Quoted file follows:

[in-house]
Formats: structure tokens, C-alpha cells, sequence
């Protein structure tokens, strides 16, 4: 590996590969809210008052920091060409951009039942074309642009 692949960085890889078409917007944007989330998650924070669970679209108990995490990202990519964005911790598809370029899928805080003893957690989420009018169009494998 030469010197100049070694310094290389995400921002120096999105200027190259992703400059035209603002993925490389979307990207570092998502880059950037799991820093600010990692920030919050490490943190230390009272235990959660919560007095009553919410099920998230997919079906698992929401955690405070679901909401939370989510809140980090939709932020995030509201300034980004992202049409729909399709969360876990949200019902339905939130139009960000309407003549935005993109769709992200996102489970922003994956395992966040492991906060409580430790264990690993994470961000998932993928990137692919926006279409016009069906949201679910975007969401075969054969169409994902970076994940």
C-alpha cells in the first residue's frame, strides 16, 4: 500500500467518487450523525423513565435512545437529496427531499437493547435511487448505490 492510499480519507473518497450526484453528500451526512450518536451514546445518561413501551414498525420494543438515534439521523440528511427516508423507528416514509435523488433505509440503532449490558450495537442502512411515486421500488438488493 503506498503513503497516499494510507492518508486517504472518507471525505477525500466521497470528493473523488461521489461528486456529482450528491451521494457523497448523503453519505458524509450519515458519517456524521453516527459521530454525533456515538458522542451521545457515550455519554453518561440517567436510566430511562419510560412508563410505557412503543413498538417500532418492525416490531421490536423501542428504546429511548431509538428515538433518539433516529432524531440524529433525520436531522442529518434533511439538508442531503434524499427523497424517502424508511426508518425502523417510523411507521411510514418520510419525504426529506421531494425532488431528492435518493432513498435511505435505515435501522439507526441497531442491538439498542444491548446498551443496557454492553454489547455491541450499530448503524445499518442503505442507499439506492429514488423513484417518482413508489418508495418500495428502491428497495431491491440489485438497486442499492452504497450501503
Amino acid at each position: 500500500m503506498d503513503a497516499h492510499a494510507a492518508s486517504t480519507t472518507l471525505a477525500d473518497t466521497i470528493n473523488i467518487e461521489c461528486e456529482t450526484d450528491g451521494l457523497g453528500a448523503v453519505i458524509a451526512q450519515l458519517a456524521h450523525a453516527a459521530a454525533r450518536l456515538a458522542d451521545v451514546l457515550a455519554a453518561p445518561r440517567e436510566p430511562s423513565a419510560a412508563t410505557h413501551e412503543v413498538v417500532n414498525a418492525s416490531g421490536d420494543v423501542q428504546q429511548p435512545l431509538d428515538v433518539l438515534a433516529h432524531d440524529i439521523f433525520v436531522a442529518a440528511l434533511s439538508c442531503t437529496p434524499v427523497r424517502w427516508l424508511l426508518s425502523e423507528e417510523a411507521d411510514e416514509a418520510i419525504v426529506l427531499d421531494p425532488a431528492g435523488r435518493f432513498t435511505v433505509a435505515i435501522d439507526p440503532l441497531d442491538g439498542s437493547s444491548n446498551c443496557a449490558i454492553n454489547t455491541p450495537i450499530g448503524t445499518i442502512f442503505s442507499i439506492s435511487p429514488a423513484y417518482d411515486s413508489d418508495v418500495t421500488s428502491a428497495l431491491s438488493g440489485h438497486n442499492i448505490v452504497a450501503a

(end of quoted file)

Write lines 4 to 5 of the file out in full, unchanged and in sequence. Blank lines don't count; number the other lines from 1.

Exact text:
C-alpha cells in the first residue's frame, strides 16, 4: 500500500467518487450523525423513565435512545437529496427531499437493547435511487448505490 492510499480519507473518497450526484453528500451526512450518536451514546445518561413501551414498525420494543438515534439521523440528511427516508423507528416514509435523488433505509440503532449490558450495537442502512411515486421500488438488493 503506498503513503497516499494510507492518508486517504472518507471525505477525500466521497470528493473523488461521489461528486456529482450528491451521494457523497448523503453519505458524509450519515458519517456524521453516527459521530454525533456515538458522542451521545457515550455519554453518561440517567436510566430511562419510560412508563410505557412503543413498538417500532418492525416490531421490536423501542428504546429511548431509538428515538433518539433516529432524531440524529433525520436531522442529518434533511439538508442531503434524499427523497424517502424508511426508518425502523417510523411507521411510514418520510419525504426529506421531494425532488431528492435518493432513498435511505435505515435501522439507526441497531442491538439498542444491548446498551443496557454492553454489547455491541450499530448503524445499518442503505442507499439506492429514488423513484417518482413508489418508495418500495428502491428497495431491491440489485438497486442499492452504497450501503
Amino acid at each position: 500500500m503506498d503513503a497516499h492510499a494510507a492518508s486517504t480519507t472518507l471525505a477525500d473518497t466521497i470528493n473523488i467518487e461521489c461528486e456529482t450526484d450528491g451521494l457523497g453528500a448523503v453519505i458524509a451526512q450519515l458519517a456524521h450523525a453516527a459521530a454525533r450518536l456515538a458522542d451521545v451514546l457515550a455519554a453518561p445518561r440517567e436510566p430511562s423513565a419510560a412508563t410505557h413501551e412503543v413498538v417500532n414498525a418492525s416490531g421490536d420494543v423501542q428504546q429511548p435512545l431509538d428515538v433518539l438515534a433516529h432524531d440524529i439521523f433525520v436531522a442529518a440528511l434533511s439538508c442531503t437529496p434524499v427523497r424517502w427516508l424508511l426508518s425502523e423507528e417510523a411507521d411510514e416514509a418520510i419525504v426529506l427531499d421531494p425532488a431528492g435523488r435518493f432513498t435511505v433505509a435505515i435501522d439507526p440503532l441497531d442491538g439498542s437493547s444491548n446498551c443496557a449490558i454492553n454489547t455491541p450495537i450499530g448503524t445499518i442502512f442503505s442507499i439506492s435511487p429514488a423513484y417518482d411515486s413508489d418508495v418500495t421500488s428502491a428497495l431491491s438488493g440489485h438497486n442499492i448505490v452504497a450501503a